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Washington v. Commissioner of Internal Revenue

January 6, 1936


Appeal from the Board of Tax Appeals.

Author: Chase

Before MANTON, AUGUSTUS N. HAND, and CHASE, Circuit Judges.

CHASE, Circuit Judge.

The petitioner is the inventor of a process for making desiccated soluble products of coffee and other substances. In 1910, desiring to keep his process secret while manufacturing and selling its product on a commercial scale, he organized a New York corporation called G. Washington Coffee Refining Company, and made an arrangement with it to supply him with the materials which he needed to exploit his process himself and to sell the product he made. He was to receive for what he did an agreed amount based upon the quantity of the product with which he provided the corporation and which was sold by it. This was called a royalty. It will be convenient to speak of his income from this arrangement as his royalty. When the corporation was organized, it had common stock of the par value of $500,000 and preferred stock of $100,000 in par value.

The petitioner became president of the corporation and owned all of the preferred and $300,000 of the common stock. Capital necessary for operation was obtained for the corporation by selling the remainder of the common stock to the public largely, if not wholly, through the efforts of a friend, Mr. Arkell, who will be mentioned later in connection with one of the questions raised. The business was successful. In 1918 petitioner made a contract with the corporation in terms much like the previous arrangements he had had with it, but providing for monthly payments of royalty to him for furnishing it the product of his process. He had previously been paying Mr. Arkell, in appreciation of his former assistance, an agreed amount per unit of product out of the royalties he received. Arkel had been connected with the corporation, but these payments had not been for his current services. In 1918 Arkell retired, and, instead of paying him as before, it was agreed that petitioner would pay him $2,000 a month so long as Arkell lived. Having so arranged his affairs, the petitioner wrote a letter on December 30, 1918, to his wife and three children, the youngest of whom was then twenty years old, which read as follows:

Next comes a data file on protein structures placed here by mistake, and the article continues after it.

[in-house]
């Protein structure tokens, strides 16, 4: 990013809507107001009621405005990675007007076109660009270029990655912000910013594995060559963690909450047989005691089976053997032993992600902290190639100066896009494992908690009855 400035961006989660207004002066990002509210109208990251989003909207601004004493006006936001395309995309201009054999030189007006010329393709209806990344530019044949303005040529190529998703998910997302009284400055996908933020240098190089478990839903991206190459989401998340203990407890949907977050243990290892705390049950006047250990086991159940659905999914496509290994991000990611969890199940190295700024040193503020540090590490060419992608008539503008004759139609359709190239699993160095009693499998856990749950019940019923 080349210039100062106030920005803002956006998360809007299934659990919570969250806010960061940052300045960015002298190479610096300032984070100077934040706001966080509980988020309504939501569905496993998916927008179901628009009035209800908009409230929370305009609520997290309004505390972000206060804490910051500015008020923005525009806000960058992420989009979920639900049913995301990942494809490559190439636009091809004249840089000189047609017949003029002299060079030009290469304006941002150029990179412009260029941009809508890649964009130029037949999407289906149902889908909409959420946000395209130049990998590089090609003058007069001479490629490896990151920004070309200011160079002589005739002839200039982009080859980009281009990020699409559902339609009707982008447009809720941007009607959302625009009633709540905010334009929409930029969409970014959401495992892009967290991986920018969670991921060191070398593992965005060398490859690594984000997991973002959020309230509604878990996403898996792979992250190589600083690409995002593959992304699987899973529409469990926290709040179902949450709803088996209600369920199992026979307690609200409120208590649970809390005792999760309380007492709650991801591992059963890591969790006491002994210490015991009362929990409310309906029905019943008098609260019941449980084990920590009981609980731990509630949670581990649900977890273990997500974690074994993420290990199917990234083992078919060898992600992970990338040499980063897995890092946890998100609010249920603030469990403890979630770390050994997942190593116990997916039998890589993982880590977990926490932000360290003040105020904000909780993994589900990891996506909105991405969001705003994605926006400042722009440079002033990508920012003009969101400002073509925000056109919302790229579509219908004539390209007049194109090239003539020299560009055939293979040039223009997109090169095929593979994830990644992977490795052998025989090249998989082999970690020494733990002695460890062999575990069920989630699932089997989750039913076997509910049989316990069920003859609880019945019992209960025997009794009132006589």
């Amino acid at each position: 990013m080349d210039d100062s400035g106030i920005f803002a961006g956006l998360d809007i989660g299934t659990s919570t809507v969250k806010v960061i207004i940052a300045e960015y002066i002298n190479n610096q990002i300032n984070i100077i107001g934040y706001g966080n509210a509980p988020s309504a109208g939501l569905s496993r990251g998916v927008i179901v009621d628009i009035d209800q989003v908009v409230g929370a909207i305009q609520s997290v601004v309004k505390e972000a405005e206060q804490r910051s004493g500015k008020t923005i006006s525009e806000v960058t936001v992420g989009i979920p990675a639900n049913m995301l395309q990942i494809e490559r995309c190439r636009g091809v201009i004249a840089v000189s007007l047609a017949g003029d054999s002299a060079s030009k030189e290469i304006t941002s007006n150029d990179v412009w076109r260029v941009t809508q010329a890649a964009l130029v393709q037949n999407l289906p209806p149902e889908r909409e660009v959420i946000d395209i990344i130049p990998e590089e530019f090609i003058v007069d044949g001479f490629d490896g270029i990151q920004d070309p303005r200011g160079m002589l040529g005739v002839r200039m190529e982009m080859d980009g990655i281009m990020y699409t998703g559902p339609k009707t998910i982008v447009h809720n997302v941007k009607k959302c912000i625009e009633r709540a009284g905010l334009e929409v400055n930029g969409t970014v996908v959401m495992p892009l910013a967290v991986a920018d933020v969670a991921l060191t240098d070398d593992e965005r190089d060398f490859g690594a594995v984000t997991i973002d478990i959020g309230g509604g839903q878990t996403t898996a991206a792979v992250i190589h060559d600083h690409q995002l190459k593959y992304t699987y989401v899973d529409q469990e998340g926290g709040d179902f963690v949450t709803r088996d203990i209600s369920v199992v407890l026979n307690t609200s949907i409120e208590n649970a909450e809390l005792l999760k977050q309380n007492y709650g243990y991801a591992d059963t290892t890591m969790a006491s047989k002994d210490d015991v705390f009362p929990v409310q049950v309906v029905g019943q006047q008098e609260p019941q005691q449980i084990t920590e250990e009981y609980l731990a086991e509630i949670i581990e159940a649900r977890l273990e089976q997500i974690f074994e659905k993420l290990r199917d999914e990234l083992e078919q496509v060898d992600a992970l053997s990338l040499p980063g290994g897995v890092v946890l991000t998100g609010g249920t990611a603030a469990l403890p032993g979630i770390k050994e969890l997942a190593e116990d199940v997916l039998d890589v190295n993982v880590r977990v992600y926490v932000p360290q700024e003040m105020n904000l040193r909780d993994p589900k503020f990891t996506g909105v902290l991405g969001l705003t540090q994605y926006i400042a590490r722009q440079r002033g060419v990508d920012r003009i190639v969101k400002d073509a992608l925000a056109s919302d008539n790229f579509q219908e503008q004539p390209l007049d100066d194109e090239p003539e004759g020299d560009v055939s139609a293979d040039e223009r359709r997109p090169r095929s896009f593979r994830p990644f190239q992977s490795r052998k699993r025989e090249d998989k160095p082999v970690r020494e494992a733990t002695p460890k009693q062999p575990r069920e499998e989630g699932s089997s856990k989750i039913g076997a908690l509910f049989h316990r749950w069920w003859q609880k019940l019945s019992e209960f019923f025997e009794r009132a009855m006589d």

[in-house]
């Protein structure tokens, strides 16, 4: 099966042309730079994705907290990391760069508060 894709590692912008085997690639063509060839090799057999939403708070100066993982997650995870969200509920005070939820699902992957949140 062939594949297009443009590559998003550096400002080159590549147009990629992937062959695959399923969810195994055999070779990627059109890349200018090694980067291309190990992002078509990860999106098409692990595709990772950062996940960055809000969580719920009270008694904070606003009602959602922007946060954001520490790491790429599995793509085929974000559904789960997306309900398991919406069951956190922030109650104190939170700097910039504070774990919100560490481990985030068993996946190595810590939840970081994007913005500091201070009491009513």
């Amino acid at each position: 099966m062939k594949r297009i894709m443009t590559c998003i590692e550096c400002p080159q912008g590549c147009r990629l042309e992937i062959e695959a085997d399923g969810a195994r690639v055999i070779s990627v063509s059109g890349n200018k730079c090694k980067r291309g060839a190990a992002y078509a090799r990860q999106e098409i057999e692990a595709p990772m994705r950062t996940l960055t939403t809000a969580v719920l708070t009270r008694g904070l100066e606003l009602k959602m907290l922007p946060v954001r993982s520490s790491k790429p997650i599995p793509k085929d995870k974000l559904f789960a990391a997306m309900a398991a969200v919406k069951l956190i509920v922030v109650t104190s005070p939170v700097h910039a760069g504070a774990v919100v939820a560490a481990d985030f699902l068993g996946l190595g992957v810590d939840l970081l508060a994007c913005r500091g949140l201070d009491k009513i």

"To my dear wife, Lina, to my dear children, Louise, Irene and George:

"Pursuant to our conversations on the subject, in consideration of the devoted care and valuable assistance you have given me, in the past, and other valuable consideration, I, hereby, sell and assign to each of you a one-fifth interest in all my real and personal property, except my shares of the Capital Stock of the G. Washington Coffee Refining Company of New York, but, including the contract I have with said Company by virtue of which they pay me a royalty. However, in view of your inexperience in business matters, I want it distinctly understood that I reserve, for myself, the exclusive right to alter or modify said contract, as well as the amount of royalties payable thereunder, from time to time, as in my judgment may best serve the interests of the business.

"Providing, first: That any financial obligations I now have shall be liquidated out of the herewith assigned assets to the extent of one-fifth by each of you; the balance to be used absolutely.

"Secondly: That while we live together and as long as we do so, we shall each equally share in the general expense of doing so.

"For your convenience, I will inform the company of your interest in my contract and authorize them to pay to each of you, directly, your share of the Royalties upon your request to them to do so.

"Realizing that this may not be the best form of an Assignment I will, in the near future, cause a formal document to be prepared and executed.

"Lovingly yours,

"[Signed] G. Washington."

The corporation was notified of the letter, and on March 3, 1919, the petitioner followed out his intention so expressed by executing four formal assignments of "an undivided one-fifth part or share of all my right, title and interest in and to any and all royalties or other sums of money which may at any time hereafter become due and payable to me" from the corporation under his royalty agreement. One of these assignments, none of which covered anything but a one-fifth interest in his royalties to become due, was delivered to his wife and one to each of his children. All of the assignments were made upon the express condition, to which the assignee by acceptance assented, that the petitioner's ...

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